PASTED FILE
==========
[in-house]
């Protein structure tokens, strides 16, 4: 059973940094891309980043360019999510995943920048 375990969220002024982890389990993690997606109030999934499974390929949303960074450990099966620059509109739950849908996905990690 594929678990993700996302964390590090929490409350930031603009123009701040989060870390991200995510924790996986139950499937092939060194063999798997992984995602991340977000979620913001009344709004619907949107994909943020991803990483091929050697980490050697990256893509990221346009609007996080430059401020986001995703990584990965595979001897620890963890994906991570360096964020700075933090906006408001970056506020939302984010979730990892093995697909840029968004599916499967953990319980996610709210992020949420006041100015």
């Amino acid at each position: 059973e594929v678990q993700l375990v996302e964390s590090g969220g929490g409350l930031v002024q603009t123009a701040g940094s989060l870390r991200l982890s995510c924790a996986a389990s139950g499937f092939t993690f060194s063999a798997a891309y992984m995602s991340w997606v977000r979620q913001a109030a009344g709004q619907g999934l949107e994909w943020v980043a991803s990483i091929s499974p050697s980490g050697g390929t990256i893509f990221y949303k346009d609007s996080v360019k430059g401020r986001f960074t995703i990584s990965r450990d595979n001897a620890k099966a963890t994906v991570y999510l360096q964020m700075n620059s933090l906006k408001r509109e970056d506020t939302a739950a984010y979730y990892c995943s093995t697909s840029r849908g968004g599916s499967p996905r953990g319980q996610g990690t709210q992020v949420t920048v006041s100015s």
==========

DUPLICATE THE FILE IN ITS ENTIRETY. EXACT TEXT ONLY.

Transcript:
[in-house]
């Protein structure tokens, strides 16, 4: 059973940094891309980043360019999510995943920048 375990969220002024982890389990993690997606109030999934499974390929949303960074450990099966620059509109739950849908996905990690 594929678990993700996302964390590090929490409350930031603009123009701040989060870390991200995510924790996986139950499937092939060194063999798997992984995602991340977000979620913001009344709004619907949107994909943020991803990483091929050697980490050697990256893509990221346009609007996080430059401020986001995703990584990965595979001897620890963890994906991570360096964020700075933090906006408001970056506020939302984010979730990892093995697909840029968004599916499967953990319980996610709210992020949420006041100015």
């Amino acid at each position: 059973e594929v678990q993700l375990v996302e964390s590090g969220g929490g409350l930031v002024q603009t123009a701040g940094s989060l870390r991200l982890s995510c924790a996986a389990s139950g499937f092939t993690f060194s063999a798997a891309y992984m995602s991340w997606v977000r979620q913001a109030a009344g709004q619907g999934l949107e994909w943020v980043a991803s990483i091929s499974p050697s980490g050697g390929t990256i893509f990221y949303k346009d609007s996080v360019k430059g401020r986001f960074t995703i990584s990965r450990d595979n001897a620890k099966a963890t994906v991570y999510l360096q964020m700075n620059s933090l906006k408001r509109e970056d506020t939302a739950a984010y979730y990892c995943s093995t697909s840029r849908g968004g599916s499967p996905r953990g319980q996610g990690t709210q992020v949420t920048v006041s100015s």